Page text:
I don’t think I’ve ever turned down a fine dining opportunity where I wouldn’t be responsible for the bill, and I wasn’t going to start now!

The restaurant my mom had in mind was Assaggi Bistro, a restaurant in Ferndale, a little suburb about 20 minutes away.  She had recently been there with a group of her friends, and everyone loved the food and had a great time.  The restaurant has a totally unassuming facade – you would never guess by driving by that this place was recently named one of the best restaurants in metro Detroit by The Detroit News:

Assaggi has a spacious patio out back, surrounded by lots of greenery, and we got a table back there.  My chair ended up being close to a speaker, and I noticed right off the bat the eclectic selection of music that totally had me laughing – a bizarre mix of standards like “That’s Amore” alongside cheesy wedding-band instrumental jazz versions of recent hits, like Beyonce’s “Single Ladies (Put A Ring On It).”

Assaggi’s menu combines elements from countries all around the Mediterranean.  They have pizzas from a wood-fired oven, a meze plate with hummus, tabouleh, and other Middle-Eastern items, and dishes with French, Spanish, and even African influences.

I was less concerned with watching what I ate that I normally am, on account of the lack of calories I’d eaten so far that day, although I did choose to avoid anything deep-fried or swimming in oil.  For an appetizer, my mom and I split one of their specials, California golden figs wrapped in prosciutto, stuffed with Robiola cheese (a creamy soft Italian cheese), and served with a balsamic reduction.  It was the first fresh fig I’ve eaten since I bought some a few months ago, and, like me, they had come all the way from California!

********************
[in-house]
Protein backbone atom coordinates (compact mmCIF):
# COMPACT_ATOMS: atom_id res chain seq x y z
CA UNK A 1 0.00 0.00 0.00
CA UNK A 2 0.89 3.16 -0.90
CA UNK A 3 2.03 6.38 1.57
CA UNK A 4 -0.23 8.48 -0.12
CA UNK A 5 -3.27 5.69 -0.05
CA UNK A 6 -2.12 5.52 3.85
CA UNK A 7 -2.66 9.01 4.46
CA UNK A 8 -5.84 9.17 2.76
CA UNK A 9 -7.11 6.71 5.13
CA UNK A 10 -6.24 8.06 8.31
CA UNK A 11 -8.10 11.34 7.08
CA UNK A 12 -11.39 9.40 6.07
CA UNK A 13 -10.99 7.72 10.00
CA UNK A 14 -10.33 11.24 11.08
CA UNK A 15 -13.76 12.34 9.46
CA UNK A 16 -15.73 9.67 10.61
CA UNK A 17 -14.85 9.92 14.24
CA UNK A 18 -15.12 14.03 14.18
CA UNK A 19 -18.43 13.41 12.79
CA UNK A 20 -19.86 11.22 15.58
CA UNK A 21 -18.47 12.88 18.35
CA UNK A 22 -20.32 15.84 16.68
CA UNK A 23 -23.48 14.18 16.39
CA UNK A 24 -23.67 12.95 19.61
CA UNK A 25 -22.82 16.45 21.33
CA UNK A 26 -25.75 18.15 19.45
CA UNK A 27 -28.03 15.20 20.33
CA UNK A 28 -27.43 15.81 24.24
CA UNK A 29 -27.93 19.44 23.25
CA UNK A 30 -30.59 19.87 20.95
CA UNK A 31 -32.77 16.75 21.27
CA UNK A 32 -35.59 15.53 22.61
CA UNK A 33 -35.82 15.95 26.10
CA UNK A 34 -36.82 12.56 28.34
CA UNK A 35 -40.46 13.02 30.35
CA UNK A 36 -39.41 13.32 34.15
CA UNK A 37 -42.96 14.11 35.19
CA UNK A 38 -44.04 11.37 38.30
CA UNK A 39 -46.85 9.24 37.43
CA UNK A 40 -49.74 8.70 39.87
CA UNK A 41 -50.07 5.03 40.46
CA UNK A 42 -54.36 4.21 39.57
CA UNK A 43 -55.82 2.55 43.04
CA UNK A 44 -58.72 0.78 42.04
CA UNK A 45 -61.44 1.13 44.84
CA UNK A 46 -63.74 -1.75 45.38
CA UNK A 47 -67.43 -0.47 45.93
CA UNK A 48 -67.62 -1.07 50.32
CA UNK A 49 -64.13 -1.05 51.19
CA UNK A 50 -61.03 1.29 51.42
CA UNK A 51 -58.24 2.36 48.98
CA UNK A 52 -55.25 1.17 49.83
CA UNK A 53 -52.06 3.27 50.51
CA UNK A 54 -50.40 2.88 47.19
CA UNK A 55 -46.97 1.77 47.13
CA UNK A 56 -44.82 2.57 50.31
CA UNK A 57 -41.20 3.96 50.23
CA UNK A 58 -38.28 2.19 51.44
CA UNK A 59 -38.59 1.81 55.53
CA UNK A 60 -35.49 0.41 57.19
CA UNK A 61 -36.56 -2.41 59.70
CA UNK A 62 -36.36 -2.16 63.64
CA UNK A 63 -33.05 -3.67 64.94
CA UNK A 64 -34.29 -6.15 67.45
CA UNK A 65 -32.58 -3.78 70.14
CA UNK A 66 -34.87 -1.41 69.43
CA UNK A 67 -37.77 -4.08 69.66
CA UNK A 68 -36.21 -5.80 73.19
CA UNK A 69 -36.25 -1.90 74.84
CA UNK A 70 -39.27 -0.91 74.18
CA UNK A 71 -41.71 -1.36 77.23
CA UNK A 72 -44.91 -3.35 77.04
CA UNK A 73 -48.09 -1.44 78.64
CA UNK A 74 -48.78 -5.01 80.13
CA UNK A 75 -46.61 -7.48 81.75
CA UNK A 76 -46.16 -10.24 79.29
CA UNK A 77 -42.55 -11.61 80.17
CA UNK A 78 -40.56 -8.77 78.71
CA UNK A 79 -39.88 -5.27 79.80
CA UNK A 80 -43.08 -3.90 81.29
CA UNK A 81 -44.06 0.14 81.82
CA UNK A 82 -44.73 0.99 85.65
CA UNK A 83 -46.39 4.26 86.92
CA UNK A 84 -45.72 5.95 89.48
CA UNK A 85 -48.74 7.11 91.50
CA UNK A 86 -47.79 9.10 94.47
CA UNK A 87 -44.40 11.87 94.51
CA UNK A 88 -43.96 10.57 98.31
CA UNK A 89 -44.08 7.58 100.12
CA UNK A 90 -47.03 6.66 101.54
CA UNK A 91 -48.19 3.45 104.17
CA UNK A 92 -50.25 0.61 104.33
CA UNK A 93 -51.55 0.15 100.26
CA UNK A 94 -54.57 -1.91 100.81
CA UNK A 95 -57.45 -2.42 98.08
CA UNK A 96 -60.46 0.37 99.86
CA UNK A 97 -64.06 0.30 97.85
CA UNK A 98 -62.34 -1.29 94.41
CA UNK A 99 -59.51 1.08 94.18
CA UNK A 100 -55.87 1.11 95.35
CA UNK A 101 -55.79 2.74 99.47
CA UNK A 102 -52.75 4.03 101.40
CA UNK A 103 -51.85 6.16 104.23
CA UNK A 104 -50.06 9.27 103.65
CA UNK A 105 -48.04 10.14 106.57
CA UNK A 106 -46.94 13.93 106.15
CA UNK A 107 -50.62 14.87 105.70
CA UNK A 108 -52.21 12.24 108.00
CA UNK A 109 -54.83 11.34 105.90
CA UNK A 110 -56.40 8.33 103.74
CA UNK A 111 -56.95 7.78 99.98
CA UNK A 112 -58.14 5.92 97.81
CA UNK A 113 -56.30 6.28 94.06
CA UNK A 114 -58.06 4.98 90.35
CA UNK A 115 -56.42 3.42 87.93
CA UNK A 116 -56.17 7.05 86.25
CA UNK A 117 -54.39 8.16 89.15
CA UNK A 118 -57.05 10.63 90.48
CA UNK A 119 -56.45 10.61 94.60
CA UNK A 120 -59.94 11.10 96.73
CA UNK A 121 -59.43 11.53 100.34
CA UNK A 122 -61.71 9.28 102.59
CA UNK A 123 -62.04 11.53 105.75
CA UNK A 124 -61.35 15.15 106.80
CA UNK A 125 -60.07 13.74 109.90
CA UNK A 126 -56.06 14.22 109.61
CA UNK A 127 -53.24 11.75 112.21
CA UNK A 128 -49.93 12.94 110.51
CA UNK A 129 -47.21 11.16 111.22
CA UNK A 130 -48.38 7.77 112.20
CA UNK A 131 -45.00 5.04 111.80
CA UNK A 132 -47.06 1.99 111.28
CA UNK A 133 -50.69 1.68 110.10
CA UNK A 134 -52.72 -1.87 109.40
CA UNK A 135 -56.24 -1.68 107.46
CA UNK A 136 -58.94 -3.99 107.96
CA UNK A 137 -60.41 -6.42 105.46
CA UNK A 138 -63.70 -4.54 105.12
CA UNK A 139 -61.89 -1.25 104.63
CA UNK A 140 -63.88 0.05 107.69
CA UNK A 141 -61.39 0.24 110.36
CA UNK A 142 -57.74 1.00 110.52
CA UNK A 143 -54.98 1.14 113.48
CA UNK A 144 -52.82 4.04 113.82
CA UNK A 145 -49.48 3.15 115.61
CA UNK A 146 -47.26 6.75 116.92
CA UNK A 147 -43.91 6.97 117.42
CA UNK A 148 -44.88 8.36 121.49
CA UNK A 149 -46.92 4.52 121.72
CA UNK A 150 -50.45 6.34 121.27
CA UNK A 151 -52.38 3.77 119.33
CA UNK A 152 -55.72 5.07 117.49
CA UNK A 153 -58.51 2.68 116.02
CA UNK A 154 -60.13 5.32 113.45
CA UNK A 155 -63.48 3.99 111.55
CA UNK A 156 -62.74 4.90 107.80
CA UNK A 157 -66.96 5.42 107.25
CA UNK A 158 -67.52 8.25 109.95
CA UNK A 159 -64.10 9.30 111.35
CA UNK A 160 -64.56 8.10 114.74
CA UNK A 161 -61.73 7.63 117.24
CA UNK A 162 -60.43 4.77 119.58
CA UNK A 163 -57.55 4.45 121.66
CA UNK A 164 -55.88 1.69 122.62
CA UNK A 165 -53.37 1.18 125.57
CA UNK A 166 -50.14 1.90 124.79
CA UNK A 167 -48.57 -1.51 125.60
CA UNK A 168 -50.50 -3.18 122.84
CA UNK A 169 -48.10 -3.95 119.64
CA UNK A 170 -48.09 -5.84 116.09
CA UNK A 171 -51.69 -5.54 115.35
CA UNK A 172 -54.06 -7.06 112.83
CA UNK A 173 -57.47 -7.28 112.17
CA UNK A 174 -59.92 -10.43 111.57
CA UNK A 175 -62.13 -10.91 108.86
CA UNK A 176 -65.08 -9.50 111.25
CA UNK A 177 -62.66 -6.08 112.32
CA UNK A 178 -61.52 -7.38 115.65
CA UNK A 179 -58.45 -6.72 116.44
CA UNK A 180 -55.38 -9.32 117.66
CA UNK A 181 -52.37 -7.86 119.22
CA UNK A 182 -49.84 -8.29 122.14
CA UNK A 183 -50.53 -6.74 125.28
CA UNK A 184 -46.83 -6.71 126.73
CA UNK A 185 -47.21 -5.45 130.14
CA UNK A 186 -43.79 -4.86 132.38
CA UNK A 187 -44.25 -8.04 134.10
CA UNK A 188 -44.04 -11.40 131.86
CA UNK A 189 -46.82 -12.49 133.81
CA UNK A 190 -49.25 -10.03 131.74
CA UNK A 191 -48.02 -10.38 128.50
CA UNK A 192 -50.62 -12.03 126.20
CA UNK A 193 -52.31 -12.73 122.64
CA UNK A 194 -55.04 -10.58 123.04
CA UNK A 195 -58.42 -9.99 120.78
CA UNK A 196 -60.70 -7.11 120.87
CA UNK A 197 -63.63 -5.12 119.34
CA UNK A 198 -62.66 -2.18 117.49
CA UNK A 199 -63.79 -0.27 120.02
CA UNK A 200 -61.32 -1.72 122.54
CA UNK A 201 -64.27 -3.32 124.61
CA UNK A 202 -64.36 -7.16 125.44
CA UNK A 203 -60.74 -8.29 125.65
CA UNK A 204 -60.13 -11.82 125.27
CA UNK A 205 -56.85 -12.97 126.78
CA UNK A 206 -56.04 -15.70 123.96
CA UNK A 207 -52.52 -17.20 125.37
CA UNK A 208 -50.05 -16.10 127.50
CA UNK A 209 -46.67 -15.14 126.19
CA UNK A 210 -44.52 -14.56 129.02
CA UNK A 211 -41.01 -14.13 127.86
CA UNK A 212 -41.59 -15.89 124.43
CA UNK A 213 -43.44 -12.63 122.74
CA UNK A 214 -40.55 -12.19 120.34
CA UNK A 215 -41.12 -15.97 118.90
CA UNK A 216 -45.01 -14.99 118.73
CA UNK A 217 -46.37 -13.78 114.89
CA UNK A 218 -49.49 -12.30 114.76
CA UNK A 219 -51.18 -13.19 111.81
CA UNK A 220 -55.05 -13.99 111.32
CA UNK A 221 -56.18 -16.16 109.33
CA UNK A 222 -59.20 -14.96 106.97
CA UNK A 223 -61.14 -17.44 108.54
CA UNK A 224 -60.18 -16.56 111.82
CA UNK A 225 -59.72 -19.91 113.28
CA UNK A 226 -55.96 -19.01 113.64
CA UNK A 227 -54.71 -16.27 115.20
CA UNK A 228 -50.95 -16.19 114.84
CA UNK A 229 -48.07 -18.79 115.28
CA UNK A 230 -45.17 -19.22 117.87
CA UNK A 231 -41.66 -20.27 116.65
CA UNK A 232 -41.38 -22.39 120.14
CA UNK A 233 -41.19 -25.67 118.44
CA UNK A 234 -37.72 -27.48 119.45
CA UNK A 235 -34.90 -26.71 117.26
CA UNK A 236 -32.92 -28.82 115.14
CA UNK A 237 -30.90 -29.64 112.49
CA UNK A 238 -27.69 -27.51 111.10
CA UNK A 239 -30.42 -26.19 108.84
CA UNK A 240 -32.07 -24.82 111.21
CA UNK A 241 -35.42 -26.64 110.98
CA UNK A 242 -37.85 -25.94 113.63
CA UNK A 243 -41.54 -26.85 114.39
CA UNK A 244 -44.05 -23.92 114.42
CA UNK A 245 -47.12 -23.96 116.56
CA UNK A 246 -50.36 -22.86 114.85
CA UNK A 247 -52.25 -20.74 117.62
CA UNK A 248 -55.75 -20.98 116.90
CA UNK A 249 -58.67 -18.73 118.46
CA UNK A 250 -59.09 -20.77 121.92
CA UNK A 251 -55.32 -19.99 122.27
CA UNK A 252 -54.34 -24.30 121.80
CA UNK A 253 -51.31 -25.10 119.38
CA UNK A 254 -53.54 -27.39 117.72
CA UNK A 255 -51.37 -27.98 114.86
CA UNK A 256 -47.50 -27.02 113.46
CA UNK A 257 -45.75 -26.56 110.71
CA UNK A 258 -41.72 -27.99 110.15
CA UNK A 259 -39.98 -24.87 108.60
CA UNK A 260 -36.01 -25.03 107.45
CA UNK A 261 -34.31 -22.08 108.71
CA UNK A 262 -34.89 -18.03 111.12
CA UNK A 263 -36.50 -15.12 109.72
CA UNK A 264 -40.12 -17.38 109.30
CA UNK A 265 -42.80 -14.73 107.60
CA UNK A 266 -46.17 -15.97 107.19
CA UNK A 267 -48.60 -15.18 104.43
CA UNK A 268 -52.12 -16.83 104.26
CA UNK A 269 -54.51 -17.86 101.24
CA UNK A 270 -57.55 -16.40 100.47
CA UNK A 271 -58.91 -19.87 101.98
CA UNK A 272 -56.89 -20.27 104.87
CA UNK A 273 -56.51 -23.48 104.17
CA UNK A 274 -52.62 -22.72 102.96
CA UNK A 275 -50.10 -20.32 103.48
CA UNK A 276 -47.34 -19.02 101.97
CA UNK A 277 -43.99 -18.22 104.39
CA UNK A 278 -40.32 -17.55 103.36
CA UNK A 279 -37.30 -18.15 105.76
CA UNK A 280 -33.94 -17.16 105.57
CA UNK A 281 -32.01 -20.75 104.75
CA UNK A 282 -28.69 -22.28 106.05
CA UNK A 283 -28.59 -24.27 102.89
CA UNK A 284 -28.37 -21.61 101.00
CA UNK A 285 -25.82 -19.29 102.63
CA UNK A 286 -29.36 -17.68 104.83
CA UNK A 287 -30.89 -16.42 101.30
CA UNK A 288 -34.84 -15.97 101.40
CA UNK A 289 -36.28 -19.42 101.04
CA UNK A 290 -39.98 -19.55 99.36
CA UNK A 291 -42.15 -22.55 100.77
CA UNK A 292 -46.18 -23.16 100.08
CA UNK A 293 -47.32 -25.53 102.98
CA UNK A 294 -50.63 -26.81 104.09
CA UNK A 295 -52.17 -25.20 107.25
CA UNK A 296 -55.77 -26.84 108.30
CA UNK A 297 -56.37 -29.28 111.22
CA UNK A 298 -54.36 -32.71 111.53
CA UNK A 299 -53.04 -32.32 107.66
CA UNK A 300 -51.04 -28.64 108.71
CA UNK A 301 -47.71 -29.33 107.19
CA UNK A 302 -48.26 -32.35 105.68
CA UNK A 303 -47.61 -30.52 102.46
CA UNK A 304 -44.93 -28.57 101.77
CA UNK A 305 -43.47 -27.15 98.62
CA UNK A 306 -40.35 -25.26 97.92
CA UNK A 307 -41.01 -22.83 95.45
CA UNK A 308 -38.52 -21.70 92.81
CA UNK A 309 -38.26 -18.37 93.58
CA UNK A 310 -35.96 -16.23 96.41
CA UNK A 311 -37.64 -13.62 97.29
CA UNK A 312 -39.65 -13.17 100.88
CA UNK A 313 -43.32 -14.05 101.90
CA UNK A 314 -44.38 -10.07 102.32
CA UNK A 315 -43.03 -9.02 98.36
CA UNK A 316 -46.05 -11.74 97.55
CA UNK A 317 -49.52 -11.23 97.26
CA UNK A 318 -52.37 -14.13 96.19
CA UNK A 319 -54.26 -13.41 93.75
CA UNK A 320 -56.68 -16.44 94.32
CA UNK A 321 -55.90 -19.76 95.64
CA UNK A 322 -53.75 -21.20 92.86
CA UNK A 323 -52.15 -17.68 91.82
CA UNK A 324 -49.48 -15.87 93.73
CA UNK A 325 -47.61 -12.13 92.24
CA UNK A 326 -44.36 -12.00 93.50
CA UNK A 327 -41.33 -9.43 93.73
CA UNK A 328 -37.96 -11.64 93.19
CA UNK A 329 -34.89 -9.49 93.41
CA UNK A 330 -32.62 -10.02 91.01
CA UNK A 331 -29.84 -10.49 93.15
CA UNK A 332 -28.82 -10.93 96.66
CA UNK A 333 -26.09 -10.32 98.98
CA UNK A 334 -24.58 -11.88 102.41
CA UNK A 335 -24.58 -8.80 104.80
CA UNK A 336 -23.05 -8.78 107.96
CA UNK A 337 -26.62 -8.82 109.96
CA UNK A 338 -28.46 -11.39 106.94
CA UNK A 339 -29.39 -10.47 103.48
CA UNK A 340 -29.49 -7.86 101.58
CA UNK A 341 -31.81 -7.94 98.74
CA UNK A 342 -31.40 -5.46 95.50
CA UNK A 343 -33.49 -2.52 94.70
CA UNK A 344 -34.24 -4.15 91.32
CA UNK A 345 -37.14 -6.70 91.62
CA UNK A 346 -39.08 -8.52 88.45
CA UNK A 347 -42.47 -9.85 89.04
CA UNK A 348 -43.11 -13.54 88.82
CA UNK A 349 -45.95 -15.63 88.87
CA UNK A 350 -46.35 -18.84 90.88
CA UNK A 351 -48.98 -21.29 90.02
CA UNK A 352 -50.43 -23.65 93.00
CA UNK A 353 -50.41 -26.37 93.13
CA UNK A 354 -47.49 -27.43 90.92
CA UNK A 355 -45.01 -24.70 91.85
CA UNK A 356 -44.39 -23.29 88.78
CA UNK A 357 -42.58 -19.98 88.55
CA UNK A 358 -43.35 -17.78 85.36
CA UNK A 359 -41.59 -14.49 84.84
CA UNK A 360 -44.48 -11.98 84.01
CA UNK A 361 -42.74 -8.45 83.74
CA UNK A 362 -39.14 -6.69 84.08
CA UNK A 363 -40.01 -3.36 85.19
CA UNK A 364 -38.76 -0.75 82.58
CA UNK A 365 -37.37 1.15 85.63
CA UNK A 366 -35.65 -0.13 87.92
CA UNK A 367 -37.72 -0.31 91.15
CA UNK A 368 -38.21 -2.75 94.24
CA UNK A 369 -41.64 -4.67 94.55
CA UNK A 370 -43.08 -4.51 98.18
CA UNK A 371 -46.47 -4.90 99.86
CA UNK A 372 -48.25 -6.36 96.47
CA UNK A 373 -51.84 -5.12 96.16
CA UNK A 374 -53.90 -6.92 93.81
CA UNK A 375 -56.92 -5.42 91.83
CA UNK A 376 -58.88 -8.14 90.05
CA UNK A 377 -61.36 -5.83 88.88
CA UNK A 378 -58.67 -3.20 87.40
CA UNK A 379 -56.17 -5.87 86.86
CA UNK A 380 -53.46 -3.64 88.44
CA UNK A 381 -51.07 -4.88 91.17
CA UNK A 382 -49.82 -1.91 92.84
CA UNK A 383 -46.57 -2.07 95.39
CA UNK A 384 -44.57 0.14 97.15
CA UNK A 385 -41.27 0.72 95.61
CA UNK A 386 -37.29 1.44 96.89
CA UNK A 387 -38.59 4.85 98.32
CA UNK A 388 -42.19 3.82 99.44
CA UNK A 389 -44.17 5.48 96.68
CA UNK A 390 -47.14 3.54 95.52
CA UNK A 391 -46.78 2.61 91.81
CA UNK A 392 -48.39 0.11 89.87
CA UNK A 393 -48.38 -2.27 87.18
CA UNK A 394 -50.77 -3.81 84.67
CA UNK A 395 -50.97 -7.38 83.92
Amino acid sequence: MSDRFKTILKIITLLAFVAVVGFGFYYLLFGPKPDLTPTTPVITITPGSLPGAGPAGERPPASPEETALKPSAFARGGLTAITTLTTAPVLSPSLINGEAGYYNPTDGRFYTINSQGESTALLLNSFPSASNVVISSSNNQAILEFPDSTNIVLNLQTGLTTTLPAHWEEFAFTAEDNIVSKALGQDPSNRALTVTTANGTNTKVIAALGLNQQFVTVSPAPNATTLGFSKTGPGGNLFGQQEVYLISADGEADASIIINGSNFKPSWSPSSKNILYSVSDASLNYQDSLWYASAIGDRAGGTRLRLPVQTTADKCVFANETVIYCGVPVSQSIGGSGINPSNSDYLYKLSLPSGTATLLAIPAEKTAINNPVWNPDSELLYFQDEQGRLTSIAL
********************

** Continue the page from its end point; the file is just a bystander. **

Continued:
The fig had so many great textures and flavors – salty, sweet, rich, crispy, creamy – a great way to start a meal.  And how awesome is that photograph?  I normally don’t boast about my camera work – in fact, I’ve apologized for it on more than one occasion – but these pictures came out fantastically!  Probably because of all the natural light.

For my entree, I ordered their Moroccan duck legs, which came with dried fruit and pistachio couscous, spinach, and a pomegranate barbeque sauce:

I don’t eat duck very often – maybe once or twice a year, and always at restaurants.  And it was goooood.  The meat fell off the bones and melted on my tongue, and the pomegranates, pistachios and dried fruit perked up every bite.

My mom ordered the rainbow trout, which came with squash and heirloom baby tomatoes, a creamy dill sauce, and the same couscous I had (minus the fruit and pistachios):

I tried a piece of the fish, and it was smooth and well-cooked, but I liked my dish better.

Oh, and our meal started off with a bread basket that I didn’t photograph – we each had a piece of what seemed like a fresh-baked, warm (steamy, in fact) pita.

The dessert menu looked appetizing – who doesn’t like chocolate lava cake or creme brulee? – but we decided to pass and call it a night.  It was a delicious meal!

A quick update on my lower back before I call it a night:  Today I didn’t experience any discomfort or pain at all.  I’m so glad I’m healing so quickly after my move-induced injury!  Today was another rest day, exercise-wise, but tomorrow I’m gonna head to the gym for some light cardio.  I’m not going to push myself – I just wanna see how it feels, and how my body responds.  If there’s any pain or discomfort, I’ll stop.  With 3 of the last 4 days being rest days, I’m getting antsy to move!  I also have a massage scheduled for Thursday – which Richard Simmons recommended I get – and I’m looking forward to that as well.

Keep it up, David!